The Tax Cuts and Jobs Act of 2017 has many provisions designed to help businesses grow. However, there is one provision that could be particularly detrimental to businesses in the technology industry.
Under prior law, technology companies were allowed a choice in how to deal with their designated research and development expenses – such expenses could either be fully expensed in the year incurred or capitalized and amortized over a sixty-month period. For these purposes, research and development expenses are defined as costs incurred in the experimental or laboratory sense; related to the development or improvement of a product.
Historically, technology companies would generally take advantage of the ability to immediately deduct these types of expenditures; thereby allowing them to partially or fully eliminate any taxable income from their business. This ability to avoid taxable income – and income taxes payable to Federal and state governments – was, and is, very important to these businesses – particularly in the start-up phase when every penny of investment is targeted at the development of a new product.
Under the new Tax Cuts and Jobs Act, this ability to currently deduct the costs associated with research and development will eventually be lost. Under the new law, research and development expenditures incurred within the United States will be required to be capitalized and amortized over a sixty-month period. In addition, research expenditures attributable to research activities conducted outside of the United States will be required to be capitalized and amortized over a period of fifteen years. This new rule will have a significant impact on cash-flow planning for start-up companies who may need to start projecting for income tax payments a lot sooner than anticipated – particularly those companies that outsource their R&D functions to foreign jurisdictions, such as India.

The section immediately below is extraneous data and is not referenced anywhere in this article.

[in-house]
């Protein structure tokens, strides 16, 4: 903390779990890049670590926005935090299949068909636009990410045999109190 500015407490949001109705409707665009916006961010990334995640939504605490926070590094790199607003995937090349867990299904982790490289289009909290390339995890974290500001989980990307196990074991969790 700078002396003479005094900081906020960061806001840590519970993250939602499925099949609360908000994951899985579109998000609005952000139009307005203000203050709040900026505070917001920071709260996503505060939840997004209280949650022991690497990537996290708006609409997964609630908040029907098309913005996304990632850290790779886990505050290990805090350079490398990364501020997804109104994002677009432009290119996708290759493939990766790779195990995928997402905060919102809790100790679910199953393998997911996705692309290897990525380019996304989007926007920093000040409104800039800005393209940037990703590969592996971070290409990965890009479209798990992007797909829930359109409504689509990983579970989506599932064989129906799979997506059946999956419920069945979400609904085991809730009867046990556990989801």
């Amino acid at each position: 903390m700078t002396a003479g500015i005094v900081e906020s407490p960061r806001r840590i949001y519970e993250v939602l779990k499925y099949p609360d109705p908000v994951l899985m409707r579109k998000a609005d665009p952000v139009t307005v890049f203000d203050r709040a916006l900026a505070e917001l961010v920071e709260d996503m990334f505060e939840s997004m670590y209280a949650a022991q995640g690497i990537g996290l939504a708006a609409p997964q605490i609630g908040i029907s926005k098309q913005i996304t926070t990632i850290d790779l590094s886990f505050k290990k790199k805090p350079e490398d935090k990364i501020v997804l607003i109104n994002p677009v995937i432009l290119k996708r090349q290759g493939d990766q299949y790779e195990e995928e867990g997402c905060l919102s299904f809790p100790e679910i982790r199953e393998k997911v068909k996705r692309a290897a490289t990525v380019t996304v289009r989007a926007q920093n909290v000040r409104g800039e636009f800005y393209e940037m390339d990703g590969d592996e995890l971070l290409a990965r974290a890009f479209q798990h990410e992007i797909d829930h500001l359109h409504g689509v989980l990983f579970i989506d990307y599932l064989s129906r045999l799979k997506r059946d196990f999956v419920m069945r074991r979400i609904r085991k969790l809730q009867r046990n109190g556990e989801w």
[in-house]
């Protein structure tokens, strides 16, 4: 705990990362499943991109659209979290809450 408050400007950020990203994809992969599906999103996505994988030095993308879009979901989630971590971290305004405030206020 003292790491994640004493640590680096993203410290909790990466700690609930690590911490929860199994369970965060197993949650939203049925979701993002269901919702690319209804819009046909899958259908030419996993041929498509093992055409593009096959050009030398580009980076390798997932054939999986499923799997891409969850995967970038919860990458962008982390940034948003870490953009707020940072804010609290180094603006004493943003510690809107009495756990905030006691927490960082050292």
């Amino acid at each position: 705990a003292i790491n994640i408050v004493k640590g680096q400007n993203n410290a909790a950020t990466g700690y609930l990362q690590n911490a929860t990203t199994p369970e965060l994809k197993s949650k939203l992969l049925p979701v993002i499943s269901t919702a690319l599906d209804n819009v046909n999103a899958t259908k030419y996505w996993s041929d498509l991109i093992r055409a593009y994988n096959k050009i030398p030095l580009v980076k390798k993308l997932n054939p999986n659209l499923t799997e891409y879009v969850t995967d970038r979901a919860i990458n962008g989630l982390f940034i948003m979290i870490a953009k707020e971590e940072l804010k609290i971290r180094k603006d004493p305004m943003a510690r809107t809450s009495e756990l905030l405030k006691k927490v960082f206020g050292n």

Fortunately, Congress has given the technology community a relatively long runway to prepare for the implementation of these new rules. According to the new law, the capitalization requirements only apply to research and experimentation expenditures incurred in taxable years beginning after December 31, 2021. Prior to that effective date, technology companies can continue to currently deduct their R&D costs under the old law. However, business owners should plan accordingly with respect to their product development expenditures to ensure that the highest tax benefit is obtained in future years.
Should you have questions about this provision of the Tax Act or any other matter affecting businesses in the technology segment, please feel free to reach out to Richard Bartolanzo at 678-302-1471.